Part Two of The Oral Motor Tool Guide: Recommendations for Toddlers

Part Two of The Oral Motor Tool Guide: Recommendations for Toddlers. This post is for informational and general purposes only and is not meant to replace individualized advice or Occupational therapy services. 

Disclaimer: This post contains affiliate links. If you click on these links and make a purchase, I may earn a small commission at no additional cost to you. 

As a mama and pediatric occupational therapist specializing in feeding and oral motor support, specifically tethered oral tissues, I often get asked about the best tools and toys for promoting oral motor development in kiddos. The oral motor tool guide aims to provide parents and caregivers with practical recommendations and insights into the significance of oral motor exploration and proper oral rest posture.

Importance of Oral Rest Posture

Oral rest posture refers to the tongue, lips, and jaw position when the mouth is at rest. A proper oral rest posture is essential for breathing, facial development, and sleep.

Tools and Toys for Toddlers’ Oral Motor Development

When it comes to toddler feeding practices and tools, it’s important to consider age-appropriate utensils and feeding sets that can help toddlers transition to self-feeding. Additionally, safe feeding practices and introducing various foods can benefit toddlers oral skill development, mitigating texture preferences and nutrition. It’s also important to highlight the significance of supervision during mealtimes and creating a positive eating environment.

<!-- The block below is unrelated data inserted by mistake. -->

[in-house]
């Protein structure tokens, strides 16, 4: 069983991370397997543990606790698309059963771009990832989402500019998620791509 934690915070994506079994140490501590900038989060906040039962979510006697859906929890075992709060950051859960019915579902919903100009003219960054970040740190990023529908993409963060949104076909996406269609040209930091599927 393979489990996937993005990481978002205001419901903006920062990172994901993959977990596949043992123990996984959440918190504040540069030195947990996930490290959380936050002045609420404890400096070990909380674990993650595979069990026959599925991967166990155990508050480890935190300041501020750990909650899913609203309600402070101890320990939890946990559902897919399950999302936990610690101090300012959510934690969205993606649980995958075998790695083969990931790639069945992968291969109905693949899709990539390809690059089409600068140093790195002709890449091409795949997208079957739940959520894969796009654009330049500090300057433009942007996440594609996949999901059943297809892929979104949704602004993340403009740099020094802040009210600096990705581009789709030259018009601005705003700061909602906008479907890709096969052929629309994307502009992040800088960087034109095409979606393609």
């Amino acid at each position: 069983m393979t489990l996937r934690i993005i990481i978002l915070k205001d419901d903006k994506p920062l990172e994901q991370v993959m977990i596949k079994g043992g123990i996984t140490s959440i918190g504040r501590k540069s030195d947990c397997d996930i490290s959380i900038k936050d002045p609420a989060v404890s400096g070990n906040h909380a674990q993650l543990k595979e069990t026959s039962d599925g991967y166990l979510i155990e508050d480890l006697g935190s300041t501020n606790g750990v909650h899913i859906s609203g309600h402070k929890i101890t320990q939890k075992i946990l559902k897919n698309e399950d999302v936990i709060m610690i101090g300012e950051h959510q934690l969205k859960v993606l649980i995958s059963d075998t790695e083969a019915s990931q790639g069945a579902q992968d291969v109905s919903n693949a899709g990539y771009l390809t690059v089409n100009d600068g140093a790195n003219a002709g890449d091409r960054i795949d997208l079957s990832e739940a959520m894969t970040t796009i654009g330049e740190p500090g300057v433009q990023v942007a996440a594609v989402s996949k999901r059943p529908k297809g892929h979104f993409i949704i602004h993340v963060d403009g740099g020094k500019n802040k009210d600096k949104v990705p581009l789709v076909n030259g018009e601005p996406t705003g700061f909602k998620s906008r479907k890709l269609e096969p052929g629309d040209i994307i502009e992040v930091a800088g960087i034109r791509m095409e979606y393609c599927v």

Toys, Tools, and Utensils

Toddler Feeding Developmental Milestones

12-18 Months:

  • Chews with a more rotary jaw movement.
  • Can drink from a cup with some spilling.
  • Begins to form simple words and phrases.

18-24 Months:

  • Eats a variety of textures and tastes.
  • Uses a spoon and fork with increasing skill.

Common Concerns and Signs of Potential Issues

Difficulty Chewing:

  • Persistent trouble moving food around in the mouth or chewing.
  • Prefers only certain textures or avoids solid foods.

Excessive Drooling:

  • Constant drooling beyond the typical age range.
  • May indicate weak oral muscles or coordination issues.

Open Mouth Posture:

  • Noticeable when the mouth is consistently open at rest.

Remember, each kiddo is unique, and choosing tools and toys that match their needs and preferences is essential. If you have concerns about your child’s oral motor development, consider consulting an occupational therapist for personalized guidance and support.

If you have any questions, feel free to drop them down below.

Click here for The Oral Motor Tool Guide: Recommendations for Toys, Utensils, and More (0 to 12 month recommendations)

Leave a Reply

Your email address will not be published. Required fields are marked *